an associative memory matrix that includes a plurality of memory elements, each memory element being structured to store Y bits of information;
encoding circuitry structured to calculate 2x-y constituent values by dividing the input number by 2x-y; and
write circuitry for respectively writing the constituent values into selected 2x-y memory elements of the memory matrix.
20. The memory apparatus of
The present invention relates to a method for increasing the equivalent computational precision in an analog associative memory.
It is known that analog techniques can lead to highly efficient computing systems when used for the appropriate applications.
The use of an associative analog memory in which both the stored memory rows and the inputs consist of analog vectors (with a 5-bit equivalent precision) leads to architectures which can be highly efficient both in terms of high density and in terms of low energy consumption.
The operation of an associative memory or content-addressable memory, is roughly the opposite of a random-access memory. When a partial or complete data vector is presented to the associative memory, the memory should return the row address of the internally stored data vector that best “matches” the data vector in input to the associative memory.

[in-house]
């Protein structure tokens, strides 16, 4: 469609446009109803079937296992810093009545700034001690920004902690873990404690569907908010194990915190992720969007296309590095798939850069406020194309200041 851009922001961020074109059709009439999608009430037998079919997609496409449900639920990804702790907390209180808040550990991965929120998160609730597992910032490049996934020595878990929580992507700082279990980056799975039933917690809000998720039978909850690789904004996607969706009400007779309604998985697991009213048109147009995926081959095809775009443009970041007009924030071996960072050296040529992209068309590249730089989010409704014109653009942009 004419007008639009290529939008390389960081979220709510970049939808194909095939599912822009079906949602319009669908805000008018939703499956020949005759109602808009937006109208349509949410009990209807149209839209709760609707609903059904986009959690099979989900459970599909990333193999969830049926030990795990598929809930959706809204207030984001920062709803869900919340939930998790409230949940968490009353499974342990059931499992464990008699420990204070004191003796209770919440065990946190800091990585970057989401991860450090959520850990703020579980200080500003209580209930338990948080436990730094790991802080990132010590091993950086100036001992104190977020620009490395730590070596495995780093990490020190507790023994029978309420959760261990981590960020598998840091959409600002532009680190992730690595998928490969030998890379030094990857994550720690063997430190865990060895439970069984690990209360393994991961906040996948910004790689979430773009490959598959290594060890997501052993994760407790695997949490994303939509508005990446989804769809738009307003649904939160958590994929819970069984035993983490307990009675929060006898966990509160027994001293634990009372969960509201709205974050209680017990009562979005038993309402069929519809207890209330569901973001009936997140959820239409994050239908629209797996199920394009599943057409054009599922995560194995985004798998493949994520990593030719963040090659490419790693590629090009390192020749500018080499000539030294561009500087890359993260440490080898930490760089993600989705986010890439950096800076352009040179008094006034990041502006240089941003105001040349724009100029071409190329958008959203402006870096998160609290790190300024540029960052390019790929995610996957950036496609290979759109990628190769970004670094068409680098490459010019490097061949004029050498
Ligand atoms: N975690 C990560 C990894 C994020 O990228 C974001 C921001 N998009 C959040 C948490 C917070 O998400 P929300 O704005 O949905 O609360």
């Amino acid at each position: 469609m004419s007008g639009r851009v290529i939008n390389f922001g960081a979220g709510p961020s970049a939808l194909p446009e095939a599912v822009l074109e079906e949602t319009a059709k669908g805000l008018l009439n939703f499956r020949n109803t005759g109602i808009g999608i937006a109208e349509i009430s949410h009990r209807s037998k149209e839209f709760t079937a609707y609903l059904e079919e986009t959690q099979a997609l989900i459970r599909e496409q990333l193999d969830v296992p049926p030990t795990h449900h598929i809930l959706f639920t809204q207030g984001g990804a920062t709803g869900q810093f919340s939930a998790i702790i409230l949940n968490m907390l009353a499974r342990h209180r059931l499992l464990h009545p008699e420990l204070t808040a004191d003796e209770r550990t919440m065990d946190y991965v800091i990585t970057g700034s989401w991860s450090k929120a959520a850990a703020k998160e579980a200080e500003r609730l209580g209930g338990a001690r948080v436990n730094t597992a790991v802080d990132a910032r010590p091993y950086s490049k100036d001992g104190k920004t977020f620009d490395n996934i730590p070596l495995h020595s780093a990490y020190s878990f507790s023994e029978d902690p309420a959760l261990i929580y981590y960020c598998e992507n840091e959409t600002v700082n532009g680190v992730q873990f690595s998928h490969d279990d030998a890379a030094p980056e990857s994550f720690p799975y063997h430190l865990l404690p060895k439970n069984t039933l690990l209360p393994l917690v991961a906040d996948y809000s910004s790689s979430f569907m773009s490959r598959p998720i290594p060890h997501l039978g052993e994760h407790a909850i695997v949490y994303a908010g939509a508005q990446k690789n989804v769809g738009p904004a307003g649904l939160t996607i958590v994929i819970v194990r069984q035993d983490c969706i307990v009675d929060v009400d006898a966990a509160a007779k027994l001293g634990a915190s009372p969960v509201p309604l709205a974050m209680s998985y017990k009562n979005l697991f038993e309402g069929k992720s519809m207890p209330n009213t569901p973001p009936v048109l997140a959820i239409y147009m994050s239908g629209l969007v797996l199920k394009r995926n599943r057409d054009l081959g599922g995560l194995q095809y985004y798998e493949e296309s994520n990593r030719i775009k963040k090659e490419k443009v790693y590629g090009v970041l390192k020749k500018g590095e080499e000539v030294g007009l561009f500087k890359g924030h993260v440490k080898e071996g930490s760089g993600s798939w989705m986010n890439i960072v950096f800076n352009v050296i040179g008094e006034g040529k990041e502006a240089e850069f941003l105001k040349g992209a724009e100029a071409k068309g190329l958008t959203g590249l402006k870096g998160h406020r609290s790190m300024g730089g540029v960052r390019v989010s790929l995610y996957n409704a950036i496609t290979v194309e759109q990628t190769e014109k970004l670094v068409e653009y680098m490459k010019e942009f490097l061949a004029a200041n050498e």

An analog associative memory is based on programmable nonlinear capacitors implemented with flash-EEPROM technology. Each device in the memory array can store an analog value with a maximum equivalent precision of 5 bits and, when an analog input is supplied, it can compute the absolute value of the difference between the value stored in the device and the value in input. Analog associative memories have a high capacity for the parallel processing of a large amount of data and the ability to provide inexact recognition, so as to be suitable for pattern-matching processing.
In an analog associative memory, the recognition of a pattern occurs, as mentioned, by performing a comparison of the data by means of differences between voltages stored in the flash devices, at a level of resolution of no more than 5 bits. The inherent physical limitations of the device being considered in fact do not allow one to achieve higher data resolutions.
Accordingly, the drawback of conventional analog associative memories is that their range of utilization is limited to applications which do not require high resolution of the data to be handled. For example, when using an analog associative memory as an image compressor, the 5-bit resolution is barely sufficient to ensure an image of reasonable quality.
An embodiment of the present invention provides a method for increasing the equivalent computational precision in an analog associative memory which allows one to maintain intact the initial precision of each individual device of the memory.